Sunday Summary: The Race for New York City Council

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Just about the moment we stopped talking about the national election, New Yorkers turned inward and began looking to the end of the de Blasio era. There were a lot of contenders to take his place now that Mayor de Blasio was being term-limited into retirement (not that we would’ve put his chances terribly high for reelection).

Well, after months and months of jockeying for first place, Tuesday is the big day, and we will soon know who will be the Democratic nominee (although, thanks to ranked voting, we likely won’t know for at least a few days) and, therefore, the almost-certain-to-be-elected mayor of New York City.

SEE ALSO: Get Vaxxed or Get Axed: Related Cos. to Require Employee Vaccinations

One thing that hasn’t received nearly as much attention is the race for City Council. The current council has been the most politically progressive council (and anti-landlord) in its history and, as it turns out, around 40 of the council’s 51 seats are completely up for grabs in November, a massive turnover. But landlords who are dreaming of a friendlier, less-antagonistic council, will probably not breathe a sigh of relief any time soon. It’s very possible that an even more left-wing council awaits.

The District 35 race is illustrative: It is currently being fought between Crystal Hudson, former aide to outgoing councilwoman Laurie Cumbo, and Michael Hollingsworth, a graphic designer and tenant advocate, who grabbed a Bernie Sanders endorsement and whose platform includes a bill that would cancel rent during the pandemic, repeal 421a, and end capital improvements.

The new council will no doubt be a big issue that the Real Estate Board of New York will deal with in the coming months. 

Speaking of REBNY, after postponing their annual banquet and awards ceremony in January, they came back last week and honored some of the big names of real estate, including Bess Freedman, Kevin McCann, Gregg Schenker, Robert Shaprio, Alan Wiener, Laurie Zucker and New York’s essential workers (an accolade accepted on their behalf by Gary LaBarbera, Kyle Bragg and Kuba Brown.) But, we also looked at the progress REBNY’s made on their diversity initiatives and what the board is doing to aid the city’s recovery, now that New York has finally lifted COVID-19 restrictions.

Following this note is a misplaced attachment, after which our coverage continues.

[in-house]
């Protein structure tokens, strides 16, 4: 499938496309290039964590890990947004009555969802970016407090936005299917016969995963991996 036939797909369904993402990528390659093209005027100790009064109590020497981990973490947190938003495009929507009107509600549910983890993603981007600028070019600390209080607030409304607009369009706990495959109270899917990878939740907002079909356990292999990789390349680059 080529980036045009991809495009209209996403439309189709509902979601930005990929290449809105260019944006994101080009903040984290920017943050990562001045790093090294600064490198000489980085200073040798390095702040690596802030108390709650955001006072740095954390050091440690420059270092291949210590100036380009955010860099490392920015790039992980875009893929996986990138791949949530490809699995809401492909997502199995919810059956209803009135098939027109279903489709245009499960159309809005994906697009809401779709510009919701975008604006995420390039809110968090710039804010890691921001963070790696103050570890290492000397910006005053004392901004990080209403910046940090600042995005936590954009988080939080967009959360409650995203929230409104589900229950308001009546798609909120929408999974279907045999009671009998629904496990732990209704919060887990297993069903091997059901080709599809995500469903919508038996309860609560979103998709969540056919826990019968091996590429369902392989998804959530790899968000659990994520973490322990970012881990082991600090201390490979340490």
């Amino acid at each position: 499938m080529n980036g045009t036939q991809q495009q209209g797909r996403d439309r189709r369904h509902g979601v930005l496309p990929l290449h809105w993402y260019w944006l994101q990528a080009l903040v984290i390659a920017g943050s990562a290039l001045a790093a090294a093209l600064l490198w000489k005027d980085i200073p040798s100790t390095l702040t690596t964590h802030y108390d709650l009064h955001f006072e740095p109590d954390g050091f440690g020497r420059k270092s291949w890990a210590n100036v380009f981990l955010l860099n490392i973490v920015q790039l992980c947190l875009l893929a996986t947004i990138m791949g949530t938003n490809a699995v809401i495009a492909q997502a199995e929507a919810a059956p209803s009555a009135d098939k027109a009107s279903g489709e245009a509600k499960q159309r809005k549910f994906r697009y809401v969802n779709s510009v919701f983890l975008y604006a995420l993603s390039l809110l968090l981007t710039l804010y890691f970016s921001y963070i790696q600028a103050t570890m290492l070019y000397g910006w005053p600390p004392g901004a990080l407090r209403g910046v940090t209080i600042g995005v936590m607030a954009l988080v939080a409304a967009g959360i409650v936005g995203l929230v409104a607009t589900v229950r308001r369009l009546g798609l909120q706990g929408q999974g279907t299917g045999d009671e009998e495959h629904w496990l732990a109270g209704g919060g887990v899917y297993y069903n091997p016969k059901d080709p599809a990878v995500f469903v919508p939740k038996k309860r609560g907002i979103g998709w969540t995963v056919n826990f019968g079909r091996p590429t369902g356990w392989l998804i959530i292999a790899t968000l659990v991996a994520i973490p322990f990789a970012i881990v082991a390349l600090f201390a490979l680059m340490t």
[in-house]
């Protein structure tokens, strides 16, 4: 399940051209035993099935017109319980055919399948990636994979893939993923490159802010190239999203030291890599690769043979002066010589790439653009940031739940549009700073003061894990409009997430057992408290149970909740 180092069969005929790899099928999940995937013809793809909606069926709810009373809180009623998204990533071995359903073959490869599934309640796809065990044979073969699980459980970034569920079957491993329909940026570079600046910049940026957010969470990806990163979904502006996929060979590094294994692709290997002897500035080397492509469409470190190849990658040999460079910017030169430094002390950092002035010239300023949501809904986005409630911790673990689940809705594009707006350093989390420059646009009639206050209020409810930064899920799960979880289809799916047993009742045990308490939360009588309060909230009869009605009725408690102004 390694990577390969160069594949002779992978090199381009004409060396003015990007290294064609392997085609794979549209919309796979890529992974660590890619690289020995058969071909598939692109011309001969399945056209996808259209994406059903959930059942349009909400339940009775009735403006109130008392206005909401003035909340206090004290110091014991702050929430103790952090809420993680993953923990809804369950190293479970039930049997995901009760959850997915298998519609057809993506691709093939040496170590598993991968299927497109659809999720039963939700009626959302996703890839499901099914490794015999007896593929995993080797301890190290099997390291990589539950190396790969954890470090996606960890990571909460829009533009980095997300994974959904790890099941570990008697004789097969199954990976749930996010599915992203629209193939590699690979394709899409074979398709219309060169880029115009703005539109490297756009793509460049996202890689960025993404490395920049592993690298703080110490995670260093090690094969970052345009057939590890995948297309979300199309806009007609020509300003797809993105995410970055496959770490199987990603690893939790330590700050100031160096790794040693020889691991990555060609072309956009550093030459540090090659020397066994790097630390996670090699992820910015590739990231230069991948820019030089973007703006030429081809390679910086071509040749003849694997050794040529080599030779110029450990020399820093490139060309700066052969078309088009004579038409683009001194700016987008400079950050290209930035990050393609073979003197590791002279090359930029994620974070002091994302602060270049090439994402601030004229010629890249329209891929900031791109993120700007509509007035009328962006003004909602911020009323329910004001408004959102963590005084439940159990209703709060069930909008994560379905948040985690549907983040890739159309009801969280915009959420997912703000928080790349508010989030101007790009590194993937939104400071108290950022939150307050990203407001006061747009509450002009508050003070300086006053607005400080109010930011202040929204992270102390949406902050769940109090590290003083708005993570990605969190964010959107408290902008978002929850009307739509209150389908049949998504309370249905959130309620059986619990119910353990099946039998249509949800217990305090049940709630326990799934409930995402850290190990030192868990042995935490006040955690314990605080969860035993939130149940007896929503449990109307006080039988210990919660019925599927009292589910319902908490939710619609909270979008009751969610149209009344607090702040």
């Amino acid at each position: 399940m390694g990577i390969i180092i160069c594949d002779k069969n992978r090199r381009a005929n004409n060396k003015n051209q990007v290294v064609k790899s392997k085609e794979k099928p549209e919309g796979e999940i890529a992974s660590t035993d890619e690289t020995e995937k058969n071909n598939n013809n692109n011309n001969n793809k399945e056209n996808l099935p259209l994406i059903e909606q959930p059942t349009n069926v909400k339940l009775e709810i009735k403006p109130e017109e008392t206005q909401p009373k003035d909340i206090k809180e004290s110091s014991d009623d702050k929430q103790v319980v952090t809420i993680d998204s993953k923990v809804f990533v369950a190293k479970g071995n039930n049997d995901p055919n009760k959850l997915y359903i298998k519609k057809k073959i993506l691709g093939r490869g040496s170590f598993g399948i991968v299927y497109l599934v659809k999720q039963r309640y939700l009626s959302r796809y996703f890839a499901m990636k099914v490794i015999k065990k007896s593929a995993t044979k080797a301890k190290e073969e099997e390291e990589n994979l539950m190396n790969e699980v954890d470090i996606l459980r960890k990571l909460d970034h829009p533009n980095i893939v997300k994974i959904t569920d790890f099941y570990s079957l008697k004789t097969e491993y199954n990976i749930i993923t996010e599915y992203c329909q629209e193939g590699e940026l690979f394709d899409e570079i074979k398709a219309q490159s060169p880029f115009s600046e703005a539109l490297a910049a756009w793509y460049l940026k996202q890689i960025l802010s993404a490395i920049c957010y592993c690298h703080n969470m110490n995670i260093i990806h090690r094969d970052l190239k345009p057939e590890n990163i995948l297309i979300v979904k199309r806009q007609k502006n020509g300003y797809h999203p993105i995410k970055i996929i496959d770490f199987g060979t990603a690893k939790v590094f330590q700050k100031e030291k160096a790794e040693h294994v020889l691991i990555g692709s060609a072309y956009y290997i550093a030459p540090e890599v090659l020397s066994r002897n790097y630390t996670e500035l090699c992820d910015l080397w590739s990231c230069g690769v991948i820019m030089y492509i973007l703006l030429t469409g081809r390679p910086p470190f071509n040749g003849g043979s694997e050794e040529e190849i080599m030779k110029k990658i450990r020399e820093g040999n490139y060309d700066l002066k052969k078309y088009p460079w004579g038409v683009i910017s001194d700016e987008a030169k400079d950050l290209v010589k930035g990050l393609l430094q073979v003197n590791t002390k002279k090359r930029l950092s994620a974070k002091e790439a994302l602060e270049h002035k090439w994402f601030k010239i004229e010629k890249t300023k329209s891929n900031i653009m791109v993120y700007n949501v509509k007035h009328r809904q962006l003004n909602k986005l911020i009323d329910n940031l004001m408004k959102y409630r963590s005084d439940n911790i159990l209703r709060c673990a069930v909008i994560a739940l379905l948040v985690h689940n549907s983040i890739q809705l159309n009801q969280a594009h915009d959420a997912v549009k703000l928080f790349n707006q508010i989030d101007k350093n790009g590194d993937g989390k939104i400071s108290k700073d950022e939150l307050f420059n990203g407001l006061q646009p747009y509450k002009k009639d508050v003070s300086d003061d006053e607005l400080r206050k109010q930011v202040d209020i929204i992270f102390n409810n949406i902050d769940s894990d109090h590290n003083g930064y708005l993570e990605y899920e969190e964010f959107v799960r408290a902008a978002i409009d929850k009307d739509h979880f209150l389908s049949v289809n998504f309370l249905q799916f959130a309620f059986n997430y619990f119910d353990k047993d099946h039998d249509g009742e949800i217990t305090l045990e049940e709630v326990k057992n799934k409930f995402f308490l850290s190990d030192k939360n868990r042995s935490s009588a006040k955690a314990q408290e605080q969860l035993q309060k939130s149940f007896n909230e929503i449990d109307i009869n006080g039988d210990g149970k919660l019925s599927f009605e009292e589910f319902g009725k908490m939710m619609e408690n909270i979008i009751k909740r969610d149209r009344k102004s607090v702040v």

The good (and a smidge of bad) news

As per usual, there was a mix of good and bad news. (No frogurt, alas.)

To start with some bad, a Chetrit Group CMBS loan of $177 million on 850 Third Avenue has hit special servicing. And CBRE decided to take FreshDirect to court for trying to renege on $400,000 worth of fees.

But there was actually plenty more good to share. Sales, for one!

In Washington, D.C., WashREIT sold off its office portfolio to Brookfield Asset Management for $766 million; it consists of a good 2.37 million square feet of office space. And, in Manhattan, Igal Namdar and Empire Capital Holdings shelled out $107 million for 345 Seventh Avenue, a 220,000-square-foot office building right near Penn Station.

Leases, for another. In L.A., legendary talent agency CAA renewed its 290,000-square-foot lease at 2000 Avenue of the Stars in Century City. In Miami, Citadel is hungry for even more office space. The San Francisco-based cryptocurrency platform Coinbase just nabbed 30,000 square feet of sublease space from Steven A. Cohen’s Point72 at 55 Hudson Yards. And FlatRate Moving just opened its first retail store at 936 Broadway. (Before you say, “What the heck does a moving company need with a retail store?”, we’ll answer that for you: packing materials!)

And there was some good overall news for the industry: a lot of companies are hesitant to reduce their office footprint, a new CBRE study found. Plus, according to a report from Avison Young, the worry about reduced lengths for leases might be overblown as well. And there has been so much demand in the ground lease sector that some players can’t even find a foothold in the space.

Oh, and there were financings! Wells Fargo and JPMorgan Chase closed a $250 million refinance of 375 Pearl Street, and, in the Windy City, Beacon Capital Partners sealed a $370 million refinance for the 1.2 million-square-foot AMA Plaza.

In work-from-home news, American Express is allowing staff to work two days per week remotely from now on, which seems to be a step in the opposite direction from what we had been seeing lately. Just this week, Bank of America called all vaccinated workers back to the office, starting after Labor Day.

The heck with the Styles Section!

There’s nothing we like more on a lazy Sunday afternoon than to lounge around our homes and look at the pretty pictures.

This week, we saw some really pretty pictures of … the Brooklyn Navy Yard?

No foolin’. The renderings of the buildout (which has cost hundreds of millions, when you look at all the work being done throughout the 300-acre yard) are incredible: polished concrete floors, suspended plant walls, large oversized windows.

Happy Father’s Day!